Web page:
Category Archives: Programming

Python Notes-12

In continuation from Python Notes-11 Python Notes-10 Python Notes-9 Python Notes-8 Python Notes-7 Python Notes-6 Python Notes-5 Python Notes-4 Python Notes-3 Python Notes-2 Python Notes-1

pandas

import pandas as varanasi_panda 🙂 Each time I import this library this is what comes to my mind and then the panda (cute Chinese animal) every time. FYI I am atheist.


# Import pandas as pd

import pandas as pd

# Import the cars.csv data: cars

cars = pd.read_csv(‘cars.csv’)

# Print out cars

print(cars)

dict = {“country”: [“Brazil”, “Russia”, “India”, “China”, “South Africa”],
“capital”: [“Brasilia”, “Moscow”, “New Dehli”, “Beijing”, “Pretoria”],
“area”: [8.516, 17.10, 3.286, 9.597, 1.221],
“population”: [200.4, 143.5, 1252, 1357, 52.98] }

import pandas as pd
brics = pd.DataFrame(dict)
print(brics)

# Set the index for brics
brics.index = [“BR”, “RU”, “IN”, “CH”, “SA”]

# Print out brics with new index values
print(brics)


Install pandas, lxml .. etc
pip3 install pandas lxml html5lib BeautifulSoup4

Let us read tata motors historical data from yahoo finance

In yahoo finance in sidebar you can find the link for historical prices for any stock.
For instance go to this link

https://in.finance.yahoo.com/q/hp?s=TATAMTRDVR.BO

Now in pandas you can directly read this html file and get the tabular data.

url = 'https://in.finance.yahoo.com/q/hp?s=TATAMTRDVR.BO'
dfs = pd.read_html(url)

dfs #check what is there in the data

das[10] for me gave the actual table I want. Anyway this is not the proper way to do this as this reads many tables from the web page. Anyway for the sake of understanding we do some analysis on das[10]

df = dfs[10]

df.columns = df.iloc[0]
df.reindex(df.index.drop(0))

df.describe()

numpy

Numpy arrays are great alternatives to Python Lists. Some of the key advantages of Numpy arrays are that they are fast, easy to work with, and give users the opportunity to perform calculations across entire arrays.

In the following example, you will first create two Python lists. Then, you will import the numpy package and create numpy arrays out of the newly created lists.

# Create 2 new lists height and weight
height = [1.87, 1.87, 1.82, 1.91, 1.90, 1.85]
weight = [81.65, 97.52, 95.25, 92.98, 86.18, 88.45]

# Import the numpy package as np
import numpy as np

# Create 2 numpy arrays from height and weight
np_height = np.array(height)
np_weight = np.array(weight)

# Calculate bmi
bmi = np_weight / np_height ** 2

# Print the result
print(bmi)

# For a boolean response
bmi > 23

# Print only those observations above 23
bmi[bmi > 23]

Some code samples for you to start

https://github.com/ndubey/algorithms/tree/master/python

I guess it is good enough python to start tacking problems. Hence

Not To be continued …

 

 

 

Python Notes-11

In continuation from
Python Notes-10
Python Notes-9
Python Notes-8
Python Notes-7
Python Notes-6
Python Notes-5
Python Notes-4
Python Notes-3
Python Notes-2
Python Notes-1

Exception


def spam(divideBy):
try:
return 42 / divideBy
except ZeroDivisionError:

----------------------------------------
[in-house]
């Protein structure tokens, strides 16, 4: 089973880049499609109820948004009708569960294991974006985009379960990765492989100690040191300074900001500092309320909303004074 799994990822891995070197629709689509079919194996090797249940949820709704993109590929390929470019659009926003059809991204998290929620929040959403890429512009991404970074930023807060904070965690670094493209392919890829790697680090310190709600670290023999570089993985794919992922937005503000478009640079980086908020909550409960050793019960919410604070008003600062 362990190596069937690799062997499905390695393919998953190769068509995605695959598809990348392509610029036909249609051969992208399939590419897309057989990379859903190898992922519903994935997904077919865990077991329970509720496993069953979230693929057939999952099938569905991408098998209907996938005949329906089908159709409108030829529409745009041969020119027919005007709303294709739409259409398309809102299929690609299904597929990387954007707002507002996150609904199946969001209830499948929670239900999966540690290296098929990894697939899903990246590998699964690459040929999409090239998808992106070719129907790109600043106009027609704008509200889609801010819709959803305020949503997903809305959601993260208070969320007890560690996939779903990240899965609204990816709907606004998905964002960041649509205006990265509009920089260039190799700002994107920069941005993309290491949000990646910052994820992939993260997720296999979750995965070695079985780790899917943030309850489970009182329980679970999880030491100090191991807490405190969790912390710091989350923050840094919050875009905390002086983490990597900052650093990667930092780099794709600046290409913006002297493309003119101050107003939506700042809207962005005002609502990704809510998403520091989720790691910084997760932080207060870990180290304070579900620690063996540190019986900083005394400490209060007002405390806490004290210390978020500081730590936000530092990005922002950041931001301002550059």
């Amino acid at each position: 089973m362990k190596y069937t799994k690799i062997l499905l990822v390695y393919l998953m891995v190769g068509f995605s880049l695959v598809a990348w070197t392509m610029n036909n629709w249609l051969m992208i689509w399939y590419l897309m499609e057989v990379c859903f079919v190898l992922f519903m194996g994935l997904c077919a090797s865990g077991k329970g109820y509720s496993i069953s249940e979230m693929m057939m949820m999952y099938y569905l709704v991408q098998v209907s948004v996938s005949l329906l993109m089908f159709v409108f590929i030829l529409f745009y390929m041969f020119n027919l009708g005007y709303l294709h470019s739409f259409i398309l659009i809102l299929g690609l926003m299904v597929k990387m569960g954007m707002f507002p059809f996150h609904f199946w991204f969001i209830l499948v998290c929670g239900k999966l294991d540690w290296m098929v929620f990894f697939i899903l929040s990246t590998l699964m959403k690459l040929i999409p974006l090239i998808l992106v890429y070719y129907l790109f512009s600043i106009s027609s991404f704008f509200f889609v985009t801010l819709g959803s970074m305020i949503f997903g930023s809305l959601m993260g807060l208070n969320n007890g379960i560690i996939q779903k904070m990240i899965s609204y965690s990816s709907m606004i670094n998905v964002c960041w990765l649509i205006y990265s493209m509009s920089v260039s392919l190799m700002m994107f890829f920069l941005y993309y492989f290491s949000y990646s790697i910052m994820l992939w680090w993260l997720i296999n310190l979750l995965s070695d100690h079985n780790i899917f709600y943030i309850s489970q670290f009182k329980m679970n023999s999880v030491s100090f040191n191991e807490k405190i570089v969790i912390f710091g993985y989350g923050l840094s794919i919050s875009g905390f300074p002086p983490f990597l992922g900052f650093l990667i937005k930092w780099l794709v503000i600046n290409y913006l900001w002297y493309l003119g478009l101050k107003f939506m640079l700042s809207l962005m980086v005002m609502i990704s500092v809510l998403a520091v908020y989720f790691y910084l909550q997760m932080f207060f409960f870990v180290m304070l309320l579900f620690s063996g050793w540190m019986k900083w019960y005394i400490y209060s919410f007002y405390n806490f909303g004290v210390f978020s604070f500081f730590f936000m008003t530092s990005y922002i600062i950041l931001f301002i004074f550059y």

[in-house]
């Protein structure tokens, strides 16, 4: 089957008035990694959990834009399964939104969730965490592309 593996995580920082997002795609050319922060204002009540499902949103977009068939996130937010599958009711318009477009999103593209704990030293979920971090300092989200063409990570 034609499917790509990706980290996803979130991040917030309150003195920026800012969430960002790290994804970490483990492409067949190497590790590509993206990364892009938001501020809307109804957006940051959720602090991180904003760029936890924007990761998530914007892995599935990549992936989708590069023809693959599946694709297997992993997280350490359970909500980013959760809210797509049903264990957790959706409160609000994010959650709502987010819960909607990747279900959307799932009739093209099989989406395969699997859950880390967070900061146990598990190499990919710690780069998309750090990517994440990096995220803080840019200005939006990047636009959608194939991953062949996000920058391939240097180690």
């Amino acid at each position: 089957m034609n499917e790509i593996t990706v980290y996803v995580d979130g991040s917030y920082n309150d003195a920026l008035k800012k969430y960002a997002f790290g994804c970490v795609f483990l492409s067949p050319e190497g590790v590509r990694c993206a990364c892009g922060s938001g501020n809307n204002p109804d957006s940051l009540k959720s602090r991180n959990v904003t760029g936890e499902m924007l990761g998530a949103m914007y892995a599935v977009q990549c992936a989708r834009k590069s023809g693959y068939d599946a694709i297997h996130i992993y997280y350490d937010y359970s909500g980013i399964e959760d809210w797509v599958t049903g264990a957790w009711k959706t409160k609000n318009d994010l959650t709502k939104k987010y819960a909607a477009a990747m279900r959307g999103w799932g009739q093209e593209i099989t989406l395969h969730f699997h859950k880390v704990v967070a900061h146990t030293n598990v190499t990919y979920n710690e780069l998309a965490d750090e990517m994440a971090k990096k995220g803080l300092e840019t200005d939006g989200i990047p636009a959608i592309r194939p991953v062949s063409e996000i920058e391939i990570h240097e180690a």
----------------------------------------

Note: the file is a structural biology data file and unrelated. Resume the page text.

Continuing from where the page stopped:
print('Error: Invalid argument.')

try:
    ## Either of these two lines could throw an IOError, say
    ## if the file does not exist or the read() encounters a low level error.
    f = open(filename, 'rU')
    text = f.read()
    f.close()
  except IOError:
    ## Control jumps directly to here if any of the above lines throws IOError.
    sys.stderr.write('problem reading:' + filename)
  ## In any case, the code then continues with the line after the try/except

#!/usr/bin/python
import time; # This is required to include time module.

ticks = time.time()

#!/usr/bin/python
import time;

localtime = time.localtime(time.time())
print("Local current time :", localtime)

This would produce the following result, which could be formatted in any other presentable form −

Local current time : time.struct_time(tm_year=2013, tm_mon=7,
tm_mday=17, tm_hour=21, tm_min=26, tm_sec=3, tm_wday=2, tm_yday=198, tm_isds


localtime = time.asctime( time.localtime(time.time()) )

#!/usr/bin/python
import calendar

cal = calendar.month(2008, 1)
print ("Here is the calendar:")
print (cal)
This would produce the following result −

Here is the calendar:
January 2008
Mo Tu We Th Fr Sa Su
1 2 3 4 5 6
7 8 9 10 11 12 13
14 15 16 17 18 19 20
21 22 23 24 25 26 27
28 29 30 31

Too much useless information above 🙂 I will compensate it with next post which will introduce pandas and numpy(Two great libraries).

To be continued …

Python Notes-10

In continuation from
Python Notes-9
Python Notes-8
Python Notes-7
Python Notes-6
Python Notes-5
Python Notes-4
Python Notes-3
Python Notes-2
Python Notes-1

Let us solve a real life problem. I want to send email from my gmail account using python. Here is a simple example:


import smtplib
fromaddr = 'user_me@gmail.com'
toaddrs = 'user_you@gmail.com'
msg = 'Stop sending me spams!'
username = 'user_me@gmail.com'
password = 'pwd'
server = smtplib.SMTP('smtp.gmail.com:587')
server.ehlo()
server.starttls()

server.login(username,password)
server.sendmail(fromaddr, toaddrs, msg)
server.quit()

If you use gmail two way authentication you can generate application password from gmail and use that. Later remember to delete the application.

Regular expression

To use Python’s regular expression library you ned to import re


import re
match = re.search('abc','abc: "Always be coding" Title of some blog I read today')

match.group() # prints 'abc'


Let us write find method to make our life easier

def find(pat, data):
  match = re.search(pat, data)
  if match:
    print(match.group())
  else:
    print('Not found!')

find('and','hjkl') #print 'Not found!'

find(r'word:\w\w\w','an example word:cat!!')


The code match = re.search(pat, data) stores the search result in a variable named “match”. Then the if-statement tests the match — if true the search succeeded and match.group() is the matching text. Otherwise if the match is false (None to be more specific), then the search did not succeed, and there is no matching text.

Generally people prefer r in pattern that way you can use special characters in pattern without escaping it so you can use: